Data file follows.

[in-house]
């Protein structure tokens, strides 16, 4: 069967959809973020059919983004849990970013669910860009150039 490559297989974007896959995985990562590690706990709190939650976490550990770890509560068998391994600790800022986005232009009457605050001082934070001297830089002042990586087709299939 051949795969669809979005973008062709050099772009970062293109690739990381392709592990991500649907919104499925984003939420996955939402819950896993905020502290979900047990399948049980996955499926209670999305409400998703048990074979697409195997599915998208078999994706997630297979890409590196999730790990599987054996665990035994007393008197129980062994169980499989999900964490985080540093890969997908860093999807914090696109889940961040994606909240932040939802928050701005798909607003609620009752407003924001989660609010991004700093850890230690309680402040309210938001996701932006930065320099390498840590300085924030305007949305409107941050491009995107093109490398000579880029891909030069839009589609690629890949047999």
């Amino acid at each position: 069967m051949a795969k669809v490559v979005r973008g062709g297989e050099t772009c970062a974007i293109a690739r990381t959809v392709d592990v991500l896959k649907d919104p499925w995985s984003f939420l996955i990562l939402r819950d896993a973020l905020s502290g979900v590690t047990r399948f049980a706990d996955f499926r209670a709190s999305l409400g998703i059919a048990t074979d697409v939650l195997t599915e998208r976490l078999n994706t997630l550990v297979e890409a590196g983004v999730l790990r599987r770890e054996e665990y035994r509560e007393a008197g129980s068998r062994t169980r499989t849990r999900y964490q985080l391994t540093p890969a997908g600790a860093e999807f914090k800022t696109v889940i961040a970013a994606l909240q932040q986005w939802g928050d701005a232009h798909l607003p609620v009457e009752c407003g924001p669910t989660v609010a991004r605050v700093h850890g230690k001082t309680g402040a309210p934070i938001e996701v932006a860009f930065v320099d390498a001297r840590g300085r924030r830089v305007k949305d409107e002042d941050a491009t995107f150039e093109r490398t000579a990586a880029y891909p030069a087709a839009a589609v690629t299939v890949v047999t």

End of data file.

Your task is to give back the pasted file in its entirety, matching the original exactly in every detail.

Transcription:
[in-house]
């Protein structure tokens, strides 16, 4: 069967959809973020059919983004849990970013669910860009150039 490559297989974007896959995985990562590690706990709190939650976490550990770890509560068998391994600790800022986005232009009457605050001082934070001297830089002042990586087709299939 051949795969669809979005973008062709050099772009970062293109690739990381392709592990991500649907919104499925984003939420996955939402819950896993905020502290979900047990399948049980996955499926209670999305409400998703048990074979697409195997599915998208078999994706997630297979890409590196999730790990599987054996665990035994007393008197129980062994169980499989999900964490985080540093890969997908860093999807914090696109889940961040994606909240932040939802928050701005798909607003609620009752407003924001989660609010991004700093850890230690309680402040309210938001996701932006930065320099390498840590300085924030305007949305409107941050491009995107093109490398000579880029891909030069839009589609690629890949047999």
């Amino acid at each position: 069967m051949a795969k669809v490559v979005r973008g062709g297989e050099t772009c970062a974007i293109a690739r990381t959809v392709d592990v991500l896959k649907d919104p499925w995985s984003f939420l996955i990562l939402r819950d896993a973020l905020s502290g979900v590690t047990r399948f049980a706990d996955f499926r209670a709190s999305l409400g998703i059919a048990t074979d697409v939650l195997t599915e998208r976490l078999n994706t997630l550990v297979e890409a590196g983004v999730l790990r599987r770890e054996e665990y035994r509560e007393a008197g129980s068998r062994t169980r499989t849990r999900y964490q985080l391994t540093p890969a997908g600790a860093e999807f914090k800022t696109v889940i961040a970013a994606l909240q932040q986005w939802g928050d701005a232009h798909l607003p609620v009457e009752c407003g924001p669910t989660v609010a991004r605050v700093h850890g230690k001082t309680g402040a309210p934070i938001e996701v932006a860009f930065v320099d390498a001297r840590g300085r924030r830089v305007k949305d409107e002042d941050a491009t995107f150039e093109r490398t000579a990586a880029y891909p030069a087709a839009a589609v690629t299939v890949v047999t």